Miguel Cabrera is the best hitter in baseball. Pretty much everyone agrees with that assessment. Oh, you might get a few Votto votes, but Cabrera has pretty much dominated the offensive world for the past three seasons. It was not long ago when that title belonged to Albert Pujols. The run Pujols put together in his first ten seasons rivaled any player that has ever played the game. It seems strange to say that now, doesn't it? Since his last season in St. Louis to his first two years for the Angels, Pujols seems a cut above ordinary. But even the great Miguel Cabrera could not match Pujols at his best.
If you put their first ten years side by side, Pujols comes out on top in just about every category. Pujols had 98 more hits, 40 more doubles, 86 more homers, 205 more walks, 107 more runs driven in and over 200 more runs scored. In some bit of fairness, Pujols had 308 more plate appearances. But even then, there would have been no way for Cabrera to catch up to those numbers.
This is not knocking what Cabrera has done after his first ten years. This exercise is just to show how good Albert Pujols really was. Perhaps you might also argue that Cabrera had all those years with the lowly Marlins to depress his totals. Fair enough. Then just take Cabrera as a Tiger and compare it to Pujols' Cardinal years and he still cannot match what Pujols did.
For example, Cabrera has an amazing 161 OPS+ during his six years with the Tigers. Pujols was at 170 for his ten years with the Cardinals. Cabrera has a .404 on-base percentage with the Tigers. Pujols was at .420 for the Cardinals. Cabrera has a .585 slugging percentage with the Tigers. Pujols slugged .617 with the Cardinals. Heck, Pujols even stole more than 40 bases more than Cabrera in their first ten years as ballplayers in the majors.
About the only thing you can give Cabrera when comparing the two players through their first ten seasons is that he hit into nine less double plays.
The big question for the future is whether Cabrera can keep up the pace of his hitting longer than Pujols did. Since joining the Angels in his Age 32 and Age 33 seasons, Pujols has hit at an .825 OPS pace. That is so far below his career average that it seems like a totally different player. If you look at both players from their Age 27 seasons to their Age 30 seasons, they are too close to call.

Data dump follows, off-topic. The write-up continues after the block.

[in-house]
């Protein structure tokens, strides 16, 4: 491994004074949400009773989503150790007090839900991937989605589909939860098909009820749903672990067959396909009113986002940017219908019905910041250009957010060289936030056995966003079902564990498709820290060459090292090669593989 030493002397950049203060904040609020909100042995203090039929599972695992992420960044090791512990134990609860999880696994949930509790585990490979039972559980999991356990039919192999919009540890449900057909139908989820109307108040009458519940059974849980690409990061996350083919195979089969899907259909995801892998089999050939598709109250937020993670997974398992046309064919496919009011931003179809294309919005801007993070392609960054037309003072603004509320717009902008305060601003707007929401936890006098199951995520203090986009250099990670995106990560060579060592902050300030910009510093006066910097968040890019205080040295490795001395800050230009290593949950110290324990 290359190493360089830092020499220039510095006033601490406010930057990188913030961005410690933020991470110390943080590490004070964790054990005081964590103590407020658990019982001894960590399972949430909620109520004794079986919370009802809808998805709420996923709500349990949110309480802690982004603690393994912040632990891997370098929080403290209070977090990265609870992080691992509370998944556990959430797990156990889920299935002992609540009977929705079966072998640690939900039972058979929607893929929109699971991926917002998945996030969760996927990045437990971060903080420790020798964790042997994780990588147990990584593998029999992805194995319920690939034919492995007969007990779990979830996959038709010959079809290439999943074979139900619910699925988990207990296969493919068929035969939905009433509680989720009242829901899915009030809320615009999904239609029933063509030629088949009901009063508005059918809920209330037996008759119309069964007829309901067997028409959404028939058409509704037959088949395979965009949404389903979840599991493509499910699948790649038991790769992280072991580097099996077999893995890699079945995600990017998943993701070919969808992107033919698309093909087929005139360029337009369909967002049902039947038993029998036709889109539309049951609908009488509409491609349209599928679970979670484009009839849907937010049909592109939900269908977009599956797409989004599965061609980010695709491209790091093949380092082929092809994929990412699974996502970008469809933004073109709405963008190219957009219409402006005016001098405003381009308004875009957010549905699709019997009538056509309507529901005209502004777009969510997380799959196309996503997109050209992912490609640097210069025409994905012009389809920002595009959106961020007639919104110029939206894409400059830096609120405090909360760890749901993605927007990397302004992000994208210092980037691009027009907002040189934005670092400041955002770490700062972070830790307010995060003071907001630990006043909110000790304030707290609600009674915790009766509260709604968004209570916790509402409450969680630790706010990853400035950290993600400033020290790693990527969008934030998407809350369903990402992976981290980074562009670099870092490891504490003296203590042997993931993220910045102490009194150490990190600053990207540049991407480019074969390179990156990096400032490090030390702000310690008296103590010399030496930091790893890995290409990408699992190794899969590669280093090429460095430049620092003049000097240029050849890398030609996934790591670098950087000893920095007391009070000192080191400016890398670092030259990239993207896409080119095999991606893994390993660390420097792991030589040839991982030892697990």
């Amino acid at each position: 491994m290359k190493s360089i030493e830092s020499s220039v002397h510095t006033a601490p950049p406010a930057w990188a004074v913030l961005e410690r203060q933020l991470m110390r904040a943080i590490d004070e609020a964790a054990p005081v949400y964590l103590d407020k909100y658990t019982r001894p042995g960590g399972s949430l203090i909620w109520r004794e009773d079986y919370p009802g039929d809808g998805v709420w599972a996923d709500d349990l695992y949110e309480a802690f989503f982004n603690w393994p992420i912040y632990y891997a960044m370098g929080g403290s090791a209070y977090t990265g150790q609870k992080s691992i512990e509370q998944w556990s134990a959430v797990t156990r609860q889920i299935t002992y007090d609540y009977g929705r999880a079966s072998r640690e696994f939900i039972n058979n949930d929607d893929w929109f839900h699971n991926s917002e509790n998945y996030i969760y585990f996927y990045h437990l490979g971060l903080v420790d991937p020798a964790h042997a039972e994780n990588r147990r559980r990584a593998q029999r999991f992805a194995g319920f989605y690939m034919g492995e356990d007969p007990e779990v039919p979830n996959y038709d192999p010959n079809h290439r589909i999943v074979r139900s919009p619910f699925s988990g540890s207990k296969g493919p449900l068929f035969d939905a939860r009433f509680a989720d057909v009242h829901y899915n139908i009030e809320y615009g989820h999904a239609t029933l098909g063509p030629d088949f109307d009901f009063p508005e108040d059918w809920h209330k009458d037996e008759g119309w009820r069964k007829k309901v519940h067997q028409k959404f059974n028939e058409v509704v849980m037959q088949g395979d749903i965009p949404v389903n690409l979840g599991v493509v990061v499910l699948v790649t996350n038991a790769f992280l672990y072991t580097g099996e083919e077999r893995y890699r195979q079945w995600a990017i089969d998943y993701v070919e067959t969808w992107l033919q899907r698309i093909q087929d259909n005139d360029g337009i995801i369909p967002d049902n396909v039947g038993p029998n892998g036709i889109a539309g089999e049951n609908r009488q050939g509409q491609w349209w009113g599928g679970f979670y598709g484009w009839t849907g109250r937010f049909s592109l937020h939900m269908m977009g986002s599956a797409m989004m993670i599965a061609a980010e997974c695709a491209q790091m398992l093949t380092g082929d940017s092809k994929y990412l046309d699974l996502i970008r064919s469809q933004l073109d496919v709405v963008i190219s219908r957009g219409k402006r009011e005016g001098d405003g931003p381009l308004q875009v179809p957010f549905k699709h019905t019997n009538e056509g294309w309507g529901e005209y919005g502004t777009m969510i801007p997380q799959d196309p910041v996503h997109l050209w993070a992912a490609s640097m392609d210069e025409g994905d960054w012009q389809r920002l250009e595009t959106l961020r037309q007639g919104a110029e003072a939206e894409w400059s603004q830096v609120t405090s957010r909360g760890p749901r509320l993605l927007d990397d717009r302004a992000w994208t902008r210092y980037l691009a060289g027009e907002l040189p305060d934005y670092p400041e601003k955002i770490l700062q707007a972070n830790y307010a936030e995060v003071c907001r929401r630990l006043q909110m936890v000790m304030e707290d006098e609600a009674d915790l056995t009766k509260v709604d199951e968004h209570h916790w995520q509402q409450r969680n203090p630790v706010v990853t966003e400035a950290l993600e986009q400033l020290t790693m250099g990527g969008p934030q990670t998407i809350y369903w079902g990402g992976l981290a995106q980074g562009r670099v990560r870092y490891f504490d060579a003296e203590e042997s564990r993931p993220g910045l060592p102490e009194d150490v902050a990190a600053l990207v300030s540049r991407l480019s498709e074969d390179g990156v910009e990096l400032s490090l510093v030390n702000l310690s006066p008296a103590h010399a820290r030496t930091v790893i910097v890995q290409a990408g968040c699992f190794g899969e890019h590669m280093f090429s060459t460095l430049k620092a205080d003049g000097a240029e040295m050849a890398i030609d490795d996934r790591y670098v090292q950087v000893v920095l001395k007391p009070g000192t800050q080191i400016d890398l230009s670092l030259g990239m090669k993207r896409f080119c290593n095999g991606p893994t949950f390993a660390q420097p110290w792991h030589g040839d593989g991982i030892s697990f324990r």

Can Cabrera keep up the pace better than Pujols has? Or will he too decline dramatically a couple of seasons from now when he too hits his Age 32 and Age 33 seasons?
The one thing that gives Cabrera fans hope that he can maintain his peak longer than Pujols is that his trend is totally different. Take a look at their two wOBA charts from Fangraphs.com:
The top chart shows not only that Pujols had an amazing peak and hovered around the .400 wOBA mark for years, but also that there has been a sharp decline for four years now. On the bottom graph, or Cabrera's, the trend is up, up and away.
That is not to say that Cabrera will not start to slow down as he goes past thirty like Pujols has. They have similar body types despite Pujols being more of a workout guy with less body fat. Let's just say that Cabrera is trending better and has a chance to stay better.
While it is true that Albert Pujols has been a disappointment since joining the Angels, especially for that contract he signed, the other truth is that this generation of baseball fans has had a chance to see two of the really special careers in the history of baseball. Someday we will look back and reflect on both careers and say, "Man, they were awesome offensive players."